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Sharing several versions of the classic fairy tale encourages critical thinking and fosters art appreciation.
These days every media awards event has a preliminary show that is often of more interest than the awards themselves—the red carpet. Glamorous stars parade in designer gowns, and the emcee asks them “who” they are wearing, meaning which fashion designer?
Let’s imagine that several name designers—Dior, St. Laurent, Givenchy, Chanel, Karan, and so on—are asked to use the same fabric to create a dress for the same model. There’s no doubt that each dress would have its own distinctive look and style. Well, if fashion designers can do it, so can picture-book illustrators! In retelling the classic tale Little Red Riding Hood, illustrators have used the same story but applied their own style, providing young readers and viewers with a tableau of interpretations and depictions. From comic to folk art to sophisticated, Little Red Riding Hood struts her cape in style.
The setting of the story has not been limited to traditional European locales. Ed Young chose to locate his version in his homeland of China, and his retelling, Lon Po Po, won a Caldecott Honor in 1990. His dramatic style combines techniques used in ancient Chinese panel art with surprising perspectives and an evocative palette of watercolors and pastels.
Little Red, by Lynn Roberts, is set in late-eighteenth-century America, and in another variation on the theme, the title character is a boy. When the wolf steals Little Red’s jacket and swallows Grandma, Little Red tricks him into drinking a jug of ginger ale (“a popular colonial drink,” according to the author’s note), and Grandma pops out with a burp.
In Petite Rouge, Mike Artell’s humorous Cajun takeoff set in the heart of the Louisiana swampland, the wolf is an alligator, and Petite Rouge is a sturdy young duck who doesn’t need a woodcutter to rescue her. A brief note on Cajun history and a glossary are included.
Niki Daly set his version in Ghana, as his retelling’s subtitle indicates: Pretty Salma: A Little Red Riding Hood Story from Africa. The illustrations are fashioned with watercolor and digital art and incorporate African motifs in depicting what happens when Salma fails to heed Granny’s warning about talking to strangers.
Who but James Marshall could transform this sometimes-scary story into a humorous spoof with his signature simple lines in Red Riding Hood? His plot twist has Granny being furious at having her reading interrupted, and his exuberant full-page pictures draw out the characters’ foibles.
Grandma drives a tractor? Lisa Campbell Ernst sets her version of the tale on the prairie, where feisty Little Red Riding Hood rides a bike and the wolf has a hankering for Grandma’s award-winning Wheat Berry Muffins (recipe included). The cartoonish scenes in Little Red Riding Hood: A Newfangled Prairie Tale are bound to bring giggles.
Melissa Sweet puts a humorous and artistic spin on the basic story line, playing with different colors of red in the plot, as the title, Carmine: A Little More Red, indicates. She utilizes mixed-media collage, with handmade papers and found objects, and integrates a dog into the tale. As Carmine dillydallies on her way to Granny’s and stops to paint a picture, the dog leads her to the wolf. A recipe for Granny’s Alphabet Soup is included.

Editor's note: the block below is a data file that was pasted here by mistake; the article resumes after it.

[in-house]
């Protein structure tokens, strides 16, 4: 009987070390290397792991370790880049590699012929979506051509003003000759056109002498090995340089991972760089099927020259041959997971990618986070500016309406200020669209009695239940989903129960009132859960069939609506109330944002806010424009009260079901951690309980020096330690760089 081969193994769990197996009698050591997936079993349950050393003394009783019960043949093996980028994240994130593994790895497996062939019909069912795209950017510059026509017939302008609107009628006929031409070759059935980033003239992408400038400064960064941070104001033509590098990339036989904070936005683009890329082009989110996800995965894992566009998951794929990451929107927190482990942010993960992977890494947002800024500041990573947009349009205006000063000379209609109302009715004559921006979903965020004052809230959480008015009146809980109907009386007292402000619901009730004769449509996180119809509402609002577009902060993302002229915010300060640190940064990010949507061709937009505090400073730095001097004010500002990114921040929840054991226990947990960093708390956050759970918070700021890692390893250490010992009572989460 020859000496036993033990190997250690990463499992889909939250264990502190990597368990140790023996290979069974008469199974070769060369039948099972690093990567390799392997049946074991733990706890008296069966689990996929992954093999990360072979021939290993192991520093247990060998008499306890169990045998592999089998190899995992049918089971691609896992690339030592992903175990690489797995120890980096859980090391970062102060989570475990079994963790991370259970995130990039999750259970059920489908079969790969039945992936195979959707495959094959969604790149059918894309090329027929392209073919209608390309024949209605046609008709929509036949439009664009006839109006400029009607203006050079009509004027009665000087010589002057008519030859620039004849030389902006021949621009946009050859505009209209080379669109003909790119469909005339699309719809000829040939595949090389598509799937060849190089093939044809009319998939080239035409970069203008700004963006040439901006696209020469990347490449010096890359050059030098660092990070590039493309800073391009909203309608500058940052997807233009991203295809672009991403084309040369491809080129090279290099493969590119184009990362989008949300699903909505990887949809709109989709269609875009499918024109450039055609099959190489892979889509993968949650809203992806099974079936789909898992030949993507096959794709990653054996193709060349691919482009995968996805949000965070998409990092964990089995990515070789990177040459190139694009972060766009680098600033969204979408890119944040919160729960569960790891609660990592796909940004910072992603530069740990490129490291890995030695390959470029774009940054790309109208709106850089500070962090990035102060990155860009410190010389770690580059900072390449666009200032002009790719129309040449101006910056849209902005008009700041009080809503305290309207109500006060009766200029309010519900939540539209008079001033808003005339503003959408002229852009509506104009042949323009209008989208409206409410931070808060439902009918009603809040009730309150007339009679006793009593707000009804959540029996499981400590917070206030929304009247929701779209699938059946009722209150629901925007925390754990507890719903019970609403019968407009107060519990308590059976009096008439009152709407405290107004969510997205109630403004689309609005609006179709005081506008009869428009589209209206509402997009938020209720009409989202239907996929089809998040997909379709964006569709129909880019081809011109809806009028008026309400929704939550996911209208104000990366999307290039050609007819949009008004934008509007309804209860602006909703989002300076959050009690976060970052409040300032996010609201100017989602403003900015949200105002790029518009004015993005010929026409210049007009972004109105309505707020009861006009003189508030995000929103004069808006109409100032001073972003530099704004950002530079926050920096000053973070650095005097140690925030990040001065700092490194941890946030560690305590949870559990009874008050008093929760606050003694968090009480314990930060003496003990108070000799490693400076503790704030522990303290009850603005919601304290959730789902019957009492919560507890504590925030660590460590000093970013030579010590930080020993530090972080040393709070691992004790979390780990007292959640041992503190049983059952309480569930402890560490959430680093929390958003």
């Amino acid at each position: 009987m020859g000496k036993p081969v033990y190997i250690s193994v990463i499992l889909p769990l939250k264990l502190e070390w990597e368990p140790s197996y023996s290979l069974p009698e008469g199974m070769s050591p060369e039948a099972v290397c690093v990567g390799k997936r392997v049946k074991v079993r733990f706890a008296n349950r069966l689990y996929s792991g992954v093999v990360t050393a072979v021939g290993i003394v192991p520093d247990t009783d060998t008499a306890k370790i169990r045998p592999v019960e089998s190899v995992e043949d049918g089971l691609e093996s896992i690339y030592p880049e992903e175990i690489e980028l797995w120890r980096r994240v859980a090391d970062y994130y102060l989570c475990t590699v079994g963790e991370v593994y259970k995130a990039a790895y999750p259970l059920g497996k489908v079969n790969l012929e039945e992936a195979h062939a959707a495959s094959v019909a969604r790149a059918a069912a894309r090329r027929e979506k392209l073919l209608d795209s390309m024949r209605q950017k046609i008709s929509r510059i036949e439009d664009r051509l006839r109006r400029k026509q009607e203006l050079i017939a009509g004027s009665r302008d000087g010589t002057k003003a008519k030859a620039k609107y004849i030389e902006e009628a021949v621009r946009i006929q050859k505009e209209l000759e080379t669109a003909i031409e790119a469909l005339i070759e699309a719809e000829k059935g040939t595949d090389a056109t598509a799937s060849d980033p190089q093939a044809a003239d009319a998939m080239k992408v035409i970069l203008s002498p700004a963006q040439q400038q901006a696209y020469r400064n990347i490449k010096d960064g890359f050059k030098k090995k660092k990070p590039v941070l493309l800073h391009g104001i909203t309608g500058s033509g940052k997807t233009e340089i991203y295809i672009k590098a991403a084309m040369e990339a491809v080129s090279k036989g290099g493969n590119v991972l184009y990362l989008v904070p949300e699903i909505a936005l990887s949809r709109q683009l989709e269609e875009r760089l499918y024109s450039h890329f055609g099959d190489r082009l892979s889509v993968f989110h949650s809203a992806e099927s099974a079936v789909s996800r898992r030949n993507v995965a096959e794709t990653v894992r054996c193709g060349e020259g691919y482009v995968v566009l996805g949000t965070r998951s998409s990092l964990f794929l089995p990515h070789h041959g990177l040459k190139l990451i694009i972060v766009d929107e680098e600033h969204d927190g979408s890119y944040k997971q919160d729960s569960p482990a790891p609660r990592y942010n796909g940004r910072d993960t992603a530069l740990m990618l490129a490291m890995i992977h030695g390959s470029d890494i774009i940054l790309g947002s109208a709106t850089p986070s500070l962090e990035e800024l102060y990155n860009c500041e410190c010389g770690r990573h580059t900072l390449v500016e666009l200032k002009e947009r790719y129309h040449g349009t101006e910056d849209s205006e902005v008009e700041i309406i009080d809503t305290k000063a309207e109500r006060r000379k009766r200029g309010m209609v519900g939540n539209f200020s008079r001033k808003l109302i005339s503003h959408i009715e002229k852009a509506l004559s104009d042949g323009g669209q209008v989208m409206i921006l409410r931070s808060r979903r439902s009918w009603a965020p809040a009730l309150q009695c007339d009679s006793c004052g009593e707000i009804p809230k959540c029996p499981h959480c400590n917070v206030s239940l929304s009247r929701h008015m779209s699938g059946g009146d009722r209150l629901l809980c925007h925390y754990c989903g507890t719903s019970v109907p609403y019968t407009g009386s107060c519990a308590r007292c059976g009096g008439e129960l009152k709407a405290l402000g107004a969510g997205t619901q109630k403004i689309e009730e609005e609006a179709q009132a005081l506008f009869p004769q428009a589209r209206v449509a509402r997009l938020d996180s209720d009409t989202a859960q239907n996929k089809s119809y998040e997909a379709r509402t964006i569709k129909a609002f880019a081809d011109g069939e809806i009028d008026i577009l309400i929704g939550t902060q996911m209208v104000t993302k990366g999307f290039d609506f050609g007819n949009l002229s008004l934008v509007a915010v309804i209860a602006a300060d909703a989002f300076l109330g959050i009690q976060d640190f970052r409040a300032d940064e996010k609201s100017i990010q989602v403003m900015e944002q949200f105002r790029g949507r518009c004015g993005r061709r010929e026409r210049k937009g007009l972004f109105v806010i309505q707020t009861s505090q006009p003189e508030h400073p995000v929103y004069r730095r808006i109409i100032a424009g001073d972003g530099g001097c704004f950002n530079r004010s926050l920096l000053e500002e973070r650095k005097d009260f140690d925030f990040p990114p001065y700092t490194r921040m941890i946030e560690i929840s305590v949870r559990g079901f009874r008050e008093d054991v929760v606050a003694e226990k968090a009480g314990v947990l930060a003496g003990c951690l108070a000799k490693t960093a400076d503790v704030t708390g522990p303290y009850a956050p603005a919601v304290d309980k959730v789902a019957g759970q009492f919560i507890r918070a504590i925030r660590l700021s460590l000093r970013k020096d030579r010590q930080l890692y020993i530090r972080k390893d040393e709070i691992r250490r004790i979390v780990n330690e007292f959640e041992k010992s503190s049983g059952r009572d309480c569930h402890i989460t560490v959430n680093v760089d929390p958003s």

A recent addition to the Red Riding Hood canon is Gail Carson Levine’s Betsy Red Hoodie, starring the little shepherd from Betsy Who Cried Wolf! (2002). When Betsy and her unlikely coshepherd—a wolf named Zimmo—go to Grandma’s house, they bring along their sheep, who offer comic speech-balloon asides in Scott Nash’s color-washed ink drawings.
Diverse Techniques and Styles
The assortment of illustration techniques in Little Red Riding Hood retellings is as varied as the artists’ styles. From Andrea Wisnewski’s intricate paper-cut designs to William Wegman’s photographs of dogs dressed as characters, the diverse techniques prove there is no one way to illustrate a classic fairy tale. Wisnewski sets her story in rural New England and furnishes it with nineteenth-century interiors, architecture, and costumes from Old Sturbridge Village in Massachusetts. The result is a striking effect that resembles woodcuts. Wegman’s color photographs of Weimaraner dogs are droll images in realistic settings.
Two striking interpretations of the story published last year are also excellent examples of contrasting styles. Gennady Spirin adapted the original Brothers Grimm tale and applied his signature elegantly styled and delicately lined artwork, inspired by Renaissance and seventeenth-century Dutch painting. The exquisite paintings are finely detailed—the wolf has never been so lavishly attired.
In The Story of Little Red Riding Hood, Christopher Bing chose to include both the Grimm story as well as the bleaker version by Charles Perrault, which appears in a smaller booklet glued to the last page of the book. Aiming to design an old-fashioned children’s book, with discolored edges and images of real flowers in the border, Bing creates texture by applying thin lines to the fabrics, figures, and flora throughout the scenes. Little Red Riding Hood is modeled after one of his children, a golden-haired, brown-eyed girl. His depiction of the wolf’s attack is quite ferocious and chaotic. The overall effect is visual magic.